City have certainly ended their hoodoo against rivals United – now they are taking on the world
The relief of getting past United was enormous and there are parallels with this match against PSG. The Champions League has been a crusade for City — and Pep Guardiola — for the last five years and there has always been frustration and disappointment.
It has reached the stage now where City have got to break past this barrier. I don’t for one minute think getting past PSG would mean my old club has one hand on the trophy — how could I with Real Madrid or Chelsea waiting in the wings? — but to finally be in the biggest club final of all would be a statement.
So often in football, it’s about capitalising on circumstances. Bayern Munich were the team I expected to win the Champions League and had Robert Lewandowski been fit to play against PSG in the quarter-finals, the Germans would have been City’s last-four opponents.
City know that a similar display to the first-leg win over PSG in the return fixture will be enough
Next week’s game is one of City’s biggest matches since the 1999 third tier play-off final
But fate determined he was absent and Bayern went out. City can now see the place where they want to be and it is all there for them. If Riyad Mahrez continues his blistering form and Kevin De Bruyne shines as he did in the Parc des Princes, the outcome should be how I want it to be.
I won’t go as far as saying this is the most important game in City’s recent past — that title will forever belong to the 1999 play-off final against Gillingham. Who knows what way the club would have gone had they been forced to spend another year in the third tier?
City capitalised dramatically that day 22 years ago, winning on penalties after scoring two goals in injury time to force extra time.
That changed the course of history, as did our semi-final win over United in 2011. It’s now up to the current generation to do the same.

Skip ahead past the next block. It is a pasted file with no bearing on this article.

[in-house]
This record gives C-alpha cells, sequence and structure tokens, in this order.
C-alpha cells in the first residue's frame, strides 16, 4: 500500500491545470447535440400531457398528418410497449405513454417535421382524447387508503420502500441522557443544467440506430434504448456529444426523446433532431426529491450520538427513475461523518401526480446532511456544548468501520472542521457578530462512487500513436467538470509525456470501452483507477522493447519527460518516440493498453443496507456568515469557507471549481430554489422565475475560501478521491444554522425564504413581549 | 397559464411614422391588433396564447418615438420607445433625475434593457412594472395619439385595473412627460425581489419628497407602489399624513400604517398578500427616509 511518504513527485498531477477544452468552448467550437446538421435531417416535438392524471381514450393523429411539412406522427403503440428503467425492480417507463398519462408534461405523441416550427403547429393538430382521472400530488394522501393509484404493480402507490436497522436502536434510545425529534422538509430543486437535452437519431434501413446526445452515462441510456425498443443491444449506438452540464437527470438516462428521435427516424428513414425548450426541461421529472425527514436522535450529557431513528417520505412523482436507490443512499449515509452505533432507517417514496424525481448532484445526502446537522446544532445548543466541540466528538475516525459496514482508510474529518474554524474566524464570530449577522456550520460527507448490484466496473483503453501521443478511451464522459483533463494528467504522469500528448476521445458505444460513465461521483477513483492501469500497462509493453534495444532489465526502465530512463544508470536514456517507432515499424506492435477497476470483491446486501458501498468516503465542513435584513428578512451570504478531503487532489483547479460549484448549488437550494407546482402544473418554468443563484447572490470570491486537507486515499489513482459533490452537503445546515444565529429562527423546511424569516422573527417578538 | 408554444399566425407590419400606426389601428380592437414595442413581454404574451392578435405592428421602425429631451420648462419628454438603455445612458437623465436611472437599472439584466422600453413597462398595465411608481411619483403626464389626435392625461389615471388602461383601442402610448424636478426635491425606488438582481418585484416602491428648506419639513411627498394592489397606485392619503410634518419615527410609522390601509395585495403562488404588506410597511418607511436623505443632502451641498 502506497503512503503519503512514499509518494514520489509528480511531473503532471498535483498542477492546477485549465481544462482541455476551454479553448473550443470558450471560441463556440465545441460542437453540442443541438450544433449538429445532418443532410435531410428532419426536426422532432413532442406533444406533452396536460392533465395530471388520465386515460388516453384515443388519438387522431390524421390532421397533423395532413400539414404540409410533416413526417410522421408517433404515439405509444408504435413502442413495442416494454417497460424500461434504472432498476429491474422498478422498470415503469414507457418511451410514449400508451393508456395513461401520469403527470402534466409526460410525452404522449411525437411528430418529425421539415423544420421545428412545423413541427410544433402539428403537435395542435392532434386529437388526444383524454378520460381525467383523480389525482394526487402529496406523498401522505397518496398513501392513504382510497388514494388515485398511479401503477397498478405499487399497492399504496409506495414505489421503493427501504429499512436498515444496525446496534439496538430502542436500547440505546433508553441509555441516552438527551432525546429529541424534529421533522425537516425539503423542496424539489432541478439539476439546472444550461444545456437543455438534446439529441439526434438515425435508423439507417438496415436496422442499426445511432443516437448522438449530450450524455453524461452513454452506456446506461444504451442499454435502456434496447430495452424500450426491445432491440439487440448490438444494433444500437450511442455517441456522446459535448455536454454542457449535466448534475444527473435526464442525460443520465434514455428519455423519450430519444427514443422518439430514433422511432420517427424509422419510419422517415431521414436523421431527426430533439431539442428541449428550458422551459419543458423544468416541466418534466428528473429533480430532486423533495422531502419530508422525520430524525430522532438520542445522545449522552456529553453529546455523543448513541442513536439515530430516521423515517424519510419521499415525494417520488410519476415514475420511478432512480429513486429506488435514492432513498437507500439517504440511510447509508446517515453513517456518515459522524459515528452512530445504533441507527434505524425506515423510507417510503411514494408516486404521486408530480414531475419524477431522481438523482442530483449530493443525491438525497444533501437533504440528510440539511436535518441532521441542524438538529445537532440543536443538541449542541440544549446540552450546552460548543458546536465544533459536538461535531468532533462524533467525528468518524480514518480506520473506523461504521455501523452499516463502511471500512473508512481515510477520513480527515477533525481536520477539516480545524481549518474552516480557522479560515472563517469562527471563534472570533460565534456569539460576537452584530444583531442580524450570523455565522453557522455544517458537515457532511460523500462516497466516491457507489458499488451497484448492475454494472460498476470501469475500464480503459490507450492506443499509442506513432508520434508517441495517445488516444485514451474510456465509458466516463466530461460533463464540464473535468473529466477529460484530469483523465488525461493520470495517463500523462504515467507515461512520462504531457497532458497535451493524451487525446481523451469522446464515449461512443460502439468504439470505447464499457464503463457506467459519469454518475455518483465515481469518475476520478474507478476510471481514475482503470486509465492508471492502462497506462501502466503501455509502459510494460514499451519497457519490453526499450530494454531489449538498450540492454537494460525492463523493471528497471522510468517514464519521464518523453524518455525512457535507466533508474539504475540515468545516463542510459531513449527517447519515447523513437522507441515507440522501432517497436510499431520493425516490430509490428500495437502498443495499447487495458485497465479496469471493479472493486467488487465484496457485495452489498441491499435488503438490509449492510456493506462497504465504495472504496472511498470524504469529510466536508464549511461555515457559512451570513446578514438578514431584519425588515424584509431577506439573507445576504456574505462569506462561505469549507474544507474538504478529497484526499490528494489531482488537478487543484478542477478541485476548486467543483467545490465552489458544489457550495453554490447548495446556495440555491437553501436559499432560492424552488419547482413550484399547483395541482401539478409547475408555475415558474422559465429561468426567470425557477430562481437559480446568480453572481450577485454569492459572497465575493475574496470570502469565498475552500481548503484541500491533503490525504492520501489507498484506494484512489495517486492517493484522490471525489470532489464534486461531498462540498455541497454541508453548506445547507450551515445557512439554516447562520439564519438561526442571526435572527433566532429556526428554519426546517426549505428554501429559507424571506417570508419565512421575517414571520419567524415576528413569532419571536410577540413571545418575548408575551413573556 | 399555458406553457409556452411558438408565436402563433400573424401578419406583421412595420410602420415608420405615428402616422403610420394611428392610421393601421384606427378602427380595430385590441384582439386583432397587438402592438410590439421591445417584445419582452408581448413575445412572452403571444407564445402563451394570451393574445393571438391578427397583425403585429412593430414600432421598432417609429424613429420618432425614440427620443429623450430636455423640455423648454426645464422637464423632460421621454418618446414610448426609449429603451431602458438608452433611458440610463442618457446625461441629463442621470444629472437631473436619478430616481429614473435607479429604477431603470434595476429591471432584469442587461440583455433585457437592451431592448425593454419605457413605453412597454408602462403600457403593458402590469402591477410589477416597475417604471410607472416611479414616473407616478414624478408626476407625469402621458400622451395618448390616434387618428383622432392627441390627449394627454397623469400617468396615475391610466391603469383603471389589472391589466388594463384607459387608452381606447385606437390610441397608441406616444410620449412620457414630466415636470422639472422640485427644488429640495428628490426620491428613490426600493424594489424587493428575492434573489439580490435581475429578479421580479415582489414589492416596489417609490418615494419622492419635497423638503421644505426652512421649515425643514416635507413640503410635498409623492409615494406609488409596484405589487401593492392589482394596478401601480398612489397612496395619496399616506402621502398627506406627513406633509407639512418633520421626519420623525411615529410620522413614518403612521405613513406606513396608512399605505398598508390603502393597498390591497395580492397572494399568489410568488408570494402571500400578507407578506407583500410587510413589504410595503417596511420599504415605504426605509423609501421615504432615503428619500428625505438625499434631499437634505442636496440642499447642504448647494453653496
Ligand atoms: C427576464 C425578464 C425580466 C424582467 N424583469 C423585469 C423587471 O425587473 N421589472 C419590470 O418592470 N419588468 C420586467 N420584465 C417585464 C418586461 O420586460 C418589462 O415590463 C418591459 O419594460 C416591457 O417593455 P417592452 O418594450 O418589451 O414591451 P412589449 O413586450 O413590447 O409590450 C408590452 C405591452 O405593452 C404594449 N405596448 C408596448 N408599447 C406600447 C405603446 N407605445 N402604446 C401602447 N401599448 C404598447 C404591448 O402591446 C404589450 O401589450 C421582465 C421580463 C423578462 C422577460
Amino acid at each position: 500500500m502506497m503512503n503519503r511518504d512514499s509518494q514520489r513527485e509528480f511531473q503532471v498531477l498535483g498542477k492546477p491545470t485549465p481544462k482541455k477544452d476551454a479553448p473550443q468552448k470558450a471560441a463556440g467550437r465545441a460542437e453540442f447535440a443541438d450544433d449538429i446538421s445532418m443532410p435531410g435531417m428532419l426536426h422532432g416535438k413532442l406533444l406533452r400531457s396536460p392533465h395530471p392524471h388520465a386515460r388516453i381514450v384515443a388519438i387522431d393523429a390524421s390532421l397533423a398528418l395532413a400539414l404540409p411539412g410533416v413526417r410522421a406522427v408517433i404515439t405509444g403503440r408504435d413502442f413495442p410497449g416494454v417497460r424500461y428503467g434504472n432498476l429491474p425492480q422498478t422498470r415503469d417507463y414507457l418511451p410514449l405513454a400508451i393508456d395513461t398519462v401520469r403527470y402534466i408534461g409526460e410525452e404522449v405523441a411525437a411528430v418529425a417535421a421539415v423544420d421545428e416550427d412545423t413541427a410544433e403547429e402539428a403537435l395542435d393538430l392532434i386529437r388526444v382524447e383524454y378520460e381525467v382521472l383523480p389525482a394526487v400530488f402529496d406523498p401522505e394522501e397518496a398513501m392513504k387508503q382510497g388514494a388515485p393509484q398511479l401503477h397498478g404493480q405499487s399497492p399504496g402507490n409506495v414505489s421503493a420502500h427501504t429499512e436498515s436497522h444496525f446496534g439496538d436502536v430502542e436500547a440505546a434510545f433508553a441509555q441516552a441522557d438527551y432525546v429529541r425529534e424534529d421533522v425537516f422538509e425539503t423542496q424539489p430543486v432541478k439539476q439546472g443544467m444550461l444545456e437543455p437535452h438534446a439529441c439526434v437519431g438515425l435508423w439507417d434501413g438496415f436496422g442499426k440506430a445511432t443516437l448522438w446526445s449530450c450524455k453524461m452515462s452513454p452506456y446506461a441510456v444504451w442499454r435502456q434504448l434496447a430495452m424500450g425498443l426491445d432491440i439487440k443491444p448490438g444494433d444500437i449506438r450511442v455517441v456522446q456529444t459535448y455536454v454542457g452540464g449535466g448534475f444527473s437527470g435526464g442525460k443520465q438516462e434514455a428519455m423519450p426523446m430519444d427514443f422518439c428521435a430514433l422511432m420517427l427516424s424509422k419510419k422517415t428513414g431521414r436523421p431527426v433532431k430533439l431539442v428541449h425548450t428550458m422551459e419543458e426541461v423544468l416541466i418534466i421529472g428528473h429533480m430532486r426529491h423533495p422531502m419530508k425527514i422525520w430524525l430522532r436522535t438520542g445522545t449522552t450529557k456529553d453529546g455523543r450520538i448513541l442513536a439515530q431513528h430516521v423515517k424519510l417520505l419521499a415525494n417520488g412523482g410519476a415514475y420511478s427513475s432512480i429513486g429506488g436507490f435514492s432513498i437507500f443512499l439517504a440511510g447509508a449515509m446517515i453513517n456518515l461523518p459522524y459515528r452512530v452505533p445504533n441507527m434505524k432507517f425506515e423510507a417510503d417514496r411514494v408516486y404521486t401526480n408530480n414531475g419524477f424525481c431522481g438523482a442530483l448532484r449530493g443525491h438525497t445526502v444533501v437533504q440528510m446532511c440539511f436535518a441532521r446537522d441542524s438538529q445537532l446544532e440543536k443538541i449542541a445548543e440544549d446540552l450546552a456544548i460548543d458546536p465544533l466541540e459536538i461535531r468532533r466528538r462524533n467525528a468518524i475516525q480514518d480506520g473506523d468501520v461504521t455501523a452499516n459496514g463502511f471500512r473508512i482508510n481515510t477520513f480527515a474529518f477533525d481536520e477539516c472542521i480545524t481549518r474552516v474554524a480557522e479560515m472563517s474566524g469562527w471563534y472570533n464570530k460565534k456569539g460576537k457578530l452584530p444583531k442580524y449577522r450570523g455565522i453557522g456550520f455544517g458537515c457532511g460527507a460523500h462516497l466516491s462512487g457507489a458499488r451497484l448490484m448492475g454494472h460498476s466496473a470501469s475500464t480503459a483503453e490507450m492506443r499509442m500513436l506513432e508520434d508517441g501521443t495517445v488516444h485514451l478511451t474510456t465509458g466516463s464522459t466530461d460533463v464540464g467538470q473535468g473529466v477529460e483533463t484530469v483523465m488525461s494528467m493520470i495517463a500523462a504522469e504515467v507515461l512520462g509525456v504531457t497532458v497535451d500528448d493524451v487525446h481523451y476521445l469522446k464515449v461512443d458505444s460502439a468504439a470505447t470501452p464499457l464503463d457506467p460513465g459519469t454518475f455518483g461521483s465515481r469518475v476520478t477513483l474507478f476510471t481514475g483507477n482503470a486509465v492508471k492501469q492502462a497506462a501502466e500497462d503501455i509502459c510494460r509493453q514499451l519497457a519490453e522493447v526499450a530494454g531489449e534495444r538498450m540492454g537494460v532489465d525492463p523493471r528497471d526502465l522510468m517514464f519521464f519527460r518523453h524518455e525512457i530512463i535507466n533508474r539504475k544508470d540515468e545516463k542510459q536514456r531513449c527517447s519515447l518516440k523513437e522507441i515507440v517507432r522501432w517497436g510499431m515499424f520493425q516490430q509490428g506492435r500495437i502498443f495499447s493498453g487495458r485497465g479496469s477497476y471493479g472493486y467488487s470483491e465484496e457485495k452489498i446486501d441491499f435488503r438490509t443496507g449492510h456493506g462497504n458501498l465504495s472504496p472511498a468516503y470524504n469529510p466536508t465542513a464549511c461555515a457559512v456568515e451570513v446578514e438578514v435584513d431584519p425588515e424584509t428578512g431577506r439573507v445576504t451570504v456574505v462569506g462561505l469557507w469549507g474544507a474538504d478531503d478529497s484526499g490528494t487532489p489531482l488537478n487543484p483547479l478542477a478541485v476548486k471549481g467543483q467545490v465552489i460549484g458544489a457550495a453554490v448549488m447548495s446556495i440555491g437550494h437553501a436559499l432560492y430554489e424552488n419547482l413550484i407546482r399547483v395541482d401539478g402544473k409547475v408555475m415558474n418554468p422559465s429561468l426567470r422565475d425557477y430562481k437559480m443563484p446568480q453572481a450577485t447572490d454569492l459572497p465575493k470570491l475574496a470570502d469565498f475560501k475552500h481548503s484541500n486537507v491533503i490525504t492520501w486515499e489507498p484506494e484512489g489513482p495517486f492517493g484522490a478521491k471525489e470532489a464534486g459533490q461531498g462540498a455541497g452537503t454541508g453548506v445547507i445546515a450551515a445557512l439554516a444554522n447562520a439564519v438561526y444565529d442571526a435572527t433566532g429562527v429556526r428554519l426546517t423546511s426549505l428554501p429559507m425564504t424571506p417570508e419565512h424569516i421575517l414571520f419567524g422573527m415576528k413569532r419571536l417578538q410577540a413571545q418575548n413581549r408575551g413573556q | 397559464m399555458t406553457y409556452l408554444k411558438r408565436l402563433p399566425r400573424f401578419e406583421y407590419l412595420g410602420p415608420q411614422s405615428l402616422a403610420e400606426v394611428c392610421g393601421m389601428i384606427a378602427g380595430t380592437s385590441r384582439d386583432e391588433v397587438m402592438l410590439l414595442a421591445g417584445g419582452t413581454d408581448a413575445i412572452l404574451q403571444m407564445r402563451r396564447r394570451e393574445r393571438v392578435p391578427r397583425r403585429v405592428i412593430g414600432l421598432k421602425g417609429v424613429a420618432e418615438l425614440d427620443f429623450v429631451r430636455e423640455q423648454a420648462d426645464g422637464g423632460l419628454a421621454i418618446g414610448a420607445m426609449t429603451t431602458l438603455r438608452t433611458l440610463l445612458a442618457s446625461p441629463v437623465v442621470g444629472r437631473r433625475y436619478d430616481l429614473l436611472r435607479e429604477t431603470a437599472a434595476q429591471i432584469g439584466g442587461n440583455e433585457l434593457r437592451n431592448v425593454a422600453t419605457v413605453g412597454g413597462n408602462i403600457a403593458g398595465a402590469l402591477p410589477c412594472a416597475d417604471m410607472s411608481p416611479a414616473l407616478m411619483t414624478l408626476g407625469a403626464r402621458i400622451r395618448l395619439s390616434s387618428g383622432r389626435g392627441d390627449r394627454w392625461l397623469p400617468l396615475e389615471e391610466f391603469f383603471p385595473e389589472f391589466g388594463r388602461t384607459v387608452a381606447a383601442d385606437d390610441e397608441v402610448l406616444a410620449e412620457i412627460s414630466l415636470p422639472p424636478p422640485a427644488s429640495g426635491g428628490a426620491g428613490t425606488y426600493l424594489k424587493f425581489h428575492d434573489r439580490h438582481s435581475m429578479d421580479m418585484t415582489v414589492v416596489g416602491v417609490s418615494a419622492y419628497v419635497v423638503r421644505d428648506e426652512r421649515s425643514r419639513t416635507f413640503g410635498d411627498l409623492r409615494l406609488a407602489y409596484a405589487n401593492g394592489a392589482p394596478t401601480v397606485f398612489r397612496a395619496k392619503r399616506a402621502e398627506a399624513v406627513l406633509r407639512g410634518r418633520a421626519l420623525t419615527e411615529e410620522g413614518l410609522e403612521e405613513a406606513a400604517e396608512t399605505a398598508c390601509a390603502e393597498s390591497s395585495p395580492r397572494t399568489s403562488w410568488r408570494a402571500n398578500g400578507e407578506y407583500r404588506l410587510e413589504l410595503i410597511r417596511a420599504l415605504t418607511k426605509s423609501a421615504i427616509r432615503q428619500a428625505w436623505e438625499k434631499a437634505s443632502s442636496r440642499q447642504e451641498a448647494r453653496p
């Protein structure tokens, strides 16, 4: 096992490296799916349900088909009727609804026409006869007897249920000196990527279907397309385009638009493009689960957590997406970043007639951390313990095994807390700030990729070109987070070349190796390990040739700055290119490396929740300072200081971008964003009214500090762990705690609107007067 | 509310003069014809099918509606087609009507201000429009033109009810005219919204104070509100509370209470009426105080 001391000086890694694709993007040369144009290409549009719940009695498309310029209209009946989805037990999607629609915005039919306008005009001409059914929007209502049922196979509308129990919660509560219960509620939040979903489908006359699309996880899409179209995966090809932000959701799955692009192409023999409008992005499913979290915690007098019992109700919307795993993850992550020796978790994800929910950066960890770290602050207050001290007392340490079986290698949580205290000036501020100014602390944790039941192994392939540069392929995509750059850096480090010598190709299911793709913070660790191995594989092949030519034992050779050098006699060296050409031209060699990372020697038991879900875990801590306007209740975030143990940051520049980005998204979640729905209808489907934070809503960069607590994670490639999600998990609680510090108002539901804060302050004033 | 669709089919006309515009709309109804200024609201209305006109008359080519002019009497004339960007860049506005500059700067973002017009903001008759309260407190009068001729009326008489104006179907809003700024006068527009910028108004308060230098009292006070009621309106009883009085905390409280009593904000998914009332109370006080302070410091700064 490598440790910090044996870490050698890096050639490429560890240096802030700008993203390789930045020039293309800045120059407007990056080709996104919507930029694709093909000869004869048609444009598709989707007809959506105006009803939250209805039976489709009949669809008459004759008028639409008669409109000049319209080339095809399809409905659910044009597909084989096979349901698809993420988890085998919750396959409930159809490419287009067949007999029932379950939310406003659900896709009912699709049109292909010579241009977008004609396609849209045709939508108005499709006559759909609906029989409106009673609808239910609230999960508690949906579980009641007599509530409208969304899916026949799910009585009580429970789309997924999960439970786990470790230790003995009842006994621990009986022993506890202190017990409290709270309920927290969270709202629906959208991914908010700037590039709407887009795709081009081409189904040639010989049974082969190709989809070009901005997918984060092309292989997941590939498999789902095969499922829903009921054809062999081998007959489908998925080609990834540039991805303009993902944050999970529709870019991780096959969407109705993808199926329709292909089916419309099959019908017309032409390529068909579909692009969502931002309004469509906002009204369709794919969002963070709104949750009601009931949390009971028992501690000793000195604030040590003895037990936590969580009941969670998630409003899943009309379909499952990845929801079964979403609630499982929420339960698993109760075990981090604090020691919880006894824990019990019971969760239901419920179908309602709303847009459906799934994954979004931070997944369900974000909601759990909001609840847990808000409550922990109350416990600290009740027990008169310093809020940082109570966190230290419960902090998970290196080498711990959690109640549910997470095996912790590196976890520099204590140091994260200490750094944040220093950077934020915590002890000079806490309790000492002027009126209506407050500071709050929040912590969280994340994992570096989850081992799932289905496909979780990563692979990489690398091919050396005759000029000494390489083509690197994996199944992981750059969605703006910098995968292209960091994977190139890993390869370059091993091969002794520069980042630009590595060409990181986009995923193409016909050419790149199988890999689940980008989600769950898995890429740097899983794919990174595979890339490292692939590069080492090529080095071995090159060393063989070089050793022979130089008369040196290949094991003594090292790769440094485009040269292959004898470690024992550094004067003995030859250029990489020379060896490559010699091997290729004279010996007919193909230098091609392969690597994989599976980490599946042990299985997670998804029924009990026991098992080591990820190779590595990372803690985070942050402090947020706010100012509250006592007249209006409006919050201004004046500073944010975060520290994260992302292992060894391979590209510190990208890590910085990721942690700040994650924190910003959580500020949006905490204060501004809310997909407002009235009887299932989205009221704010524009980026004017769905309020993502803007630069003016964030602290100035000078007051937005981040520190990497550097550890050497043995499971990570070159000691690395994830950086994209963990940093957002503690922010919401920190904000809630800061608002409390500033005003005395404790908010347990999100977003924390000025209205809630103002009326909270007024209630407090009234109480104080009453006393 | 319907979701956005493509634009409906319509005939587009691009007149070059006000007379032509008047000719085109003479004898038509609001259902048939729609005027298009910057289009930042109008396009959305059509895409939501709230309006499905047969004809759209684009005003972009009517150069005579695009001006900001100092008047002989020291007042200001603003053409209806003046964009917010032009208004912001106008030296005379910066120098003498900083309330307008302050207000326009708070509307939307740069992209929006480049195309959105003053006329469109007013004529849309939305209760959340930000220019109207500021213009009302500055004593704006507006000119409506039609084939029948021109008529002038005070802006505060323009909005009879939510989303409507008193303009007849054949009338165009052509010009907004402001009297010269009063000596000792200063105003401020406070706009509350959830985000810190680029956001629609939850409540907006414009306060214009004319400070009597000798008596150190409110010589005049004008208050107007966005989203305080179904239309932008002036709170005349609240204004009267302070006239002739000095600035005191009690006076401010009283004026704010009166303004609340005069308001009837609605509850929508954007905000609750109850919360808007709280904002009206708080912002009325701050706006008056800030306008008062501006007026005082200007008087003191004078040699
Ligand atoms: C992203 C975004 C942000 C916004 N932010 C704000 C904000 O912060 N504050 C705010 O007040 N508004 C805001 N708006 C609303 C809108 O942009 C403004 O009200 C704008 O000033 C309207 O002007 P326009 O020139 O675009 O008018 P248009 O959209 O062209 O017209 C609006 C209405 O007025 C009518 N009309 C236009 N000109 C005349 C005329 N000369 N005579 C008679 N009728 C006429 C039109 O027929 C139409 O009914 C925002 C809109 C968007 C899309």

MICAH’S MAN OF THE WEEK
We have spent a lot of time this season talking about what Pep Guardiola has done with Manchester City’s full-backs. Joao Cancelo has been one of the footballers of the year but this column cannot pass without highlighting Kyle Walker’s performance in Paris.
Whether Kylian Mbappe was 100 per cent fit or not, the discipline Walker showed to ensure one of Paris St Germain’s main threats was nullified was outstanding.
Defenders get credit in the bank with how they play in the biggest games – Walker didn’t put a foot out of place in the Parc des Princes.
Kyle Walker did not put a foot wrong against Kylian Mbappe in the French capital
KEEP TAKING THE KNEE TO EDUCATE KIDS
It was interesting to read Nuno Espirito Santo’s comments about what happens in the future about taking the knee.
If you didn’t read the story, the Wolves manager believes players must do it for longer than five seconds next season – when, hopefully, supporters are back in stadiums – to hammer home the message. I can see where he is coming from on the matter.
I will reinforce my own position: we need to keep taking the knee to educate the younger generation. It’s not about adults, it’s about children now and if they are inquisitive to ask why we are doing such things, we can think about having a better future.
Nuno Espirito Santo says players should take the knee for more than five seconds next season
But I also want to make this clear, too. I do not believe we should force players into doing something that they don’t want do. If someone doesn’t feel comfortable, we cannot just demand they do it because everyone else is. Wilfried Zaha doesn’t intend to do it any longer. There should be no issue.
Life, unfortunately, has become too much about one side or the other: you are either this or that; you have to do what the crowd does and if you don’t you’re in the wrong. Nobody seems prepared to have deep conversations or think about other views.
Sports are multi-cultural and you won’t find a more diverse or tolerant place than a football team’s dressing room. If someone doesn’t want to continue taking the knee, we have to listen to their views. That’s how we will progress.
The Wolves boss (right) wants to ramp up the message on racism when fans are in stadiums